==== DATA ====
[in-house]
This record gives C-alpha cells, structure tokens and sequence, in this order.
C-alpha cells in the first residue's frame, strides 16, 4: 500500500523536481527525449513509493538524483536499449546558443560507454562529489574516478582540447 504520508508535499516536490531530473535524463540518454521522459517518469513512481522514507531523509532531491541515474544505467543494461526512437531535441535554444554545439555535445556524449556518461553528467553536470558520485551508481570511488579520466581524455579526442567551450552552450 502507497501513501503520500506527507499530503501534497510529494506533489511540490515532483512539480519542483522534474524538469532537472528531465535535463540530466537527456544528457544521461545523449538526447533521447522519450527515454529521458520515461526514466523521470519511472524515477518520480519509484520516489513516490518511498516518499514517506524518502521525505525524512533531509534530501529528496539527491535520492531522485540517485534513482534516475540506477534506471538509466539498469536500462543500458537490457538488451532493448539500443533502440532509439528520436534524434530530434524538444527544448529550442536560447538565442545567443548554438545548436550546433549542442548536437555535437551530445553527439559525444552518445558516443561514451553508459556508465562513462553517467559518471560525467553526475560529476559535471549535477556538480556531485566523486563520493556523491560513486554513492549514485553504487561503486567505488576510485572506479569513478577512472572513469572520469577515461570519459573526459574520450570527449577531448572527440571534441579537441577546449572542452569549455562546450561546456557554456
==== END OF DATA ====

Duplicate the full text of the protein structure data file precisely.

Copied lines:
[in-house]
This record gives C-alpha cells, structure tokens and sequence, in this order.
C-alpha cells in the first residue's frame, strides 16, 4: 500500500523536481527525449513509493538524483536499449546558443560507454562529489574516478582540447 504520508508535499516536490531530473535524463540518454521522459517518469513512481522514507531523509532531491541515474544505467543494461526512437531535441535554444554545439555535445556524449556518461553528467553536470558520485551508481570511488579520466581524455579526442567551450552552450 502507497501513501503520500506527507499530503501534497510529494506533489511540490515532483512539480519542483522534474524538469532537472528531465535535463540530466537527456544528457544521461545523449538526447533521447522519450527515454529521458520515461526514466523521470519511472524515477518520480519509484520516489513516490518511498516518499514517506524518502521525505525524512533531509534530501529528496539527491535520492531522485540517485534513482534516475540506477534506471538509466539498469536500462543500458537490457538488451532493448539500443533502440532509439528520436534524434530530434524538444527544448529550442536560447538565442545567443548554438545548436550546433549542442548536437555535437551530445553527439559525444552518445558516443561514451553508459556508465562513462553517467559518471560525467553526475560529476559535471549535477556538480556531485566523486563520493556523491560513486554513492549514485553504487561503486567505488576510485572506479569513478577512472572513469572520469577515461570519459573526459574520450570527449577531448572527440571534441579537441577546449572542452569549455562546450561546456557554456